one match can be found.

The case which causes problems and is not actually well captured by
the example is something like

ab=cd,ef, …

where the regexes for ‘ab’, ‘cd’ and the rest are slightly different,
and so is the interpretation.

Thanks

Michal

On 02/06/2010 07:57 PM, Ralf M. wrote:

“ajabcabck”.scan /^aj(?:b(a+)b+c*)+k$/
=> [[“a”]]

clearly the a+ group must match twice to match the string from ^ to $
but only single match is returned.

It is possible to use split instead but using a single match would be
much nicer.

I would only use #split if you really want to split the string.
Otherwise please see below.

Any workaround?

ruby 1.8.7 (2010-01-10 patchlevel 249) [i486-linux]

as far as i know, nested groups are not allowed. regular expressions do
not form a language.

Nested groups are allowed. However, one must understand how group
matching works: for each matching group only at most one capture is
recorded:

irb(main):001:0> s=“abaab”
=> “abaab”
irb(main):002:0> /(?:(a+)b)+/.match s
=> #<MatchData “abaab” 1:“aa”>
irb(main):003:0> md = /(?:(a+)b)+/.match s
=> #<MatchData “abaab” 1:“aa”>
irb(main):004:0> md.to_a
=> [“abaab”, “aa”]
irb(main):005:0> md[1]
=> “aa”
irb(main):006:0>

As you can see from this 1.9.1 test, it is the last match. I cannot
provide an official rationale for this, but one likely reason: The
memory overhead for storing arbitrary amount of matches per group can be
significant. Also, the number of groups is known at compile time of a
regular expression while the number of matches of each group is only
known at match time. This makes it easier to allocate the memory needed
for storing a single capture per group because it can be done when the
regular expression is compiled. Please also note that all regular
expression engines I know handle it that way, i.e. you get at most one
capture per group.

In those cases I usually employ a two level approach:

irb(main):015:0> s = “ajabcaabck”
=> “ajabcaabck”
irb(main):016:0> if /^aj((?:ba+b+c*)+)k$/ =~ s
irb(main):017:1> $1.scan(/b*(a+)b+c*/){|m| p m, $1}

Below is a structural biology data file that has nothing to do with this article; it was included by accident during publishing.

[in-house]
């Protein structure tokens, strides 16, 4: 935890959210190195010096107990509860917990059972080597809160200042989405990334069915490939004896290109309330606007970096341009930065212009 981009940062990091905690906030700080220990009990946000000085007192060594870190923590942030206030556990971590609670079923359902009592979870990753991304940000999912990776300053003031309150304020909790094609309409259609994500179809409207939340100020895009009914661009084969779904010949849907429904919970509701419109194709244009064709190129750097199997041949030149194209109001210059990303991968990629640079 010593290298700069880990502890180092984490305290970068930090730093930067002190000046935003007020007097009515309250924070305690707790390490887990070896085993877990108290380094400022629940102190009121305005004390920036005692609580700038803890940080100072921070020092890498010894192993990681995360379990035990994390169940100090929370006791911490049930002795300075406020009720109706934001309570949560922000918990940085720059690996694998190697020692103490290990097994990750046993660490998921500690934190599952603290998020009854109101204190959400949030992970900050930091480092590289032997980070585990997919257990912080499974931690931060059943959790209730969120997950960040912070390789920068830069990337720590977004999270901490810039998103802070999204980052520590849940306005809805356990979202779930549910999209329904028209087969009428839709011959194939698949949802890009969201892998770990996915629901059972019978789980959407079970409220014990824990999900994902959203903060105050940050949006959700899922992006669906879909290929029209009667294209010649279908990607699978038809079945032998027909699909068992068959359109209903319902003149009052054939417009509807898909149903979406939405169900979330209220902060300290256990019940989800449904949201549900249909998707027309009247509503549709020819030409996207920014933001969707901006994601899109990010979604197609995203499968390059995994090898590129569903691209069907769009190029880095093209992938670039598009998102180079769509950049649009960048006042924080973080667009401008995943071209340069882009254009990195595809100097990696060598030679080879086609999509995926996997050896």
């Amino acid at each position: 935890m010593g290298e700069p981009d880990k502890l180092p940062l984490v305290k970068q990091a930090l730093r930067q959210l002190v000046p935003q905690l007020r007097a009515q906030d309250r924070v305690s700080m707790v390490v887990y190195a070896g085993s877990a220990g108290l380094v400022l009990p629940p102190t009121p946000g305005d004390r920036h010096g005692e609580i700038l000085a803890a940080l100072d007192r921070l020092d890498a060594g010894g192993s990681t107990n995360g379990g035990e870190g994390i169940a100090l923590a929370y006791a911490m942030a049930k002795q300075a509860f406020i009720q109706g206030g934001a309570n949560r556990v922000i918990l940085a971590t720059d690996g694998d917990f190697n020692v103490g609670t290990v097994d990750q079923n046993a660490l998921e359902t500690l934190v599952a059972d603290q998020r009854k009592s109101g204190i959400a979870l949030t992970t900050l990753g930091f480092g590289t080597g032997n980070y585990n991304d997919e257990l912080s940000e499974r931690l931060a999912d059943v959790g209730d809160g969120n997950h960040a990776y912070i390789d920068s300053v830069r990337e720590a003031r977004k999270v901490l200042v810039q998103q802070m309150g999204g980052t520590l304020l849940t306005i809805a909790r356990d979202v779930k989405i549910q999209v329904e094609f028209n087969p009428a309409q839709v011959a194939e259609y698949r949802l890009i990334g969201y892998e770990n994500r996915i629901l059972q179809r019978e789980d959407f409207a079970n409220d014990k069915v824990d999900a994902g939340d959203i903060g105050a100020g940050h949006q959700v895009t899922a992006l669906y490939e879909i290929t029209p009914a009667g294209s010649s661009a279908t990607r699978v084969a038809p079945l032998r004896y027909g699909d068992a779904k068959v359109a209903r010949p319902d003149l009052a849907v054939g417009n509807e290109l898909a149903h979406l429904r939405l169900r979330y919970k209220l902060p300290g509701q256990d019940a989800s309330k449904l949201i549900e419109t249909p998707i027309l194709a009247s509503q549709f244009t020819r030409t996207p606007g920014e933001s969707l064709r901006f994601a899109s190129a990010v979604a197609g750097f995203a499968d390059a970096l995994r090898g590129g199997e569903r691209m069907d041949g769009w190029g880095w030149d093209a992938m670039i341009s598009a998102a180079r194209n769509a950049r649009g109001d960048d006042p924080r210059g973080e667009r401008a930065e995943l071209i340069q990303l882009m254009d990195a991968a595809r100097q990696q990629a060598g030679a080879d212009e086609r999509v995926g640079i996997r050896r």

irb(main):018:1> end
[“a”]
“a”
[“aa”]
“aa”
=> “abcaabc”
irb(main):019:0>

Because of the way how #scan works we can do:

irb(main):022:0> if /^aj((?:ba+b+c*)+)k$/ =~ s
irb(main):023:1> $1.scan(/b*(a+)b+c*/){|m| p m}
irb(main):024:1> end
[“a”]
[“aa”]
=> “abcaabc”
irb(main):025:0>

Kind regards

robert

On 9 February 2010 11:49, Ralf M. [email protected] wrote:

as far as i know, nested groups are not allowed. regular expressions do
irb(main):003:0> md = /(?:(a+)b)+/.match s
significant. Â Also, the number of groups is known at compile time of a
=> “ajabcaabck”
Because of the way how #scan works we can do:
a language, but not concerning the capturing and for this reason you have to
make that two level trick. Nested caputring would lead to a tree of results
with bad performance, I guess.

Actually, nested capturing is also supported as you can see from the
examples here. What is not supported is returning multiple matches for
a group that matches multiple times.

Thanks

Michal

On Tue, Feb 9, 2010 at 9:36 AM, Michal S. [email protected]
wrote:

Actually, nested capturing is also supported as you can see from the
examples here. What is not supported is returning multiple matches for
a group that matches multiple times.

Are you sure it matches multiple times? As I mentioned earlier in the
thread, I can’t get it to do so.

Ben

Robert K. wrote:

I would only use #split if you really want to split the string.
matching works: for each matching group only at most one capture is
irb(main):005:0> md[1]
when the regular expression is compiled. Please also note that all
[“a”]
irb(main):024:1> end
[“a”]
[“aa”]
=> “abcaabc”
irb(main):025:0>
Sorry, I mixed grouping and capturing. Concerning grouping, regexp acts
like a language, but not concerning the capturing and for this reason
you have to make that two level trick. Nested caputring would lead to a
tree of results with bad performance, I guess.

regards
ralf

On 9 February 2010 19:27, Ben B. [email protected] wrote:

On Tue, Feb 9, 2010 at 9:36 AM, Michal S. [email protected] wrote:

Actually, nested capturing is also supported as you can see from the
examples here. What is not supported is returning multiple matches for
a group that matches multiple times.

Are you sure it matches multiple times? Â As I mentioned earlier in the
thread, I can’t get it to do so.

(stuff)+ matches multiple stuffs but returns only one.

“stuffstuffstuff”.match /^(stuff)+$/
=> #<MatchData “stuffstuffstuff” 1:“stuff”>

Still can be nested.

“stuffstuffstuff”.match /^(stu(ff))+$/
=> #<MatchData “stuffstuffstuff” 1:“stuff” 2:“ff”>

Thanks

Michal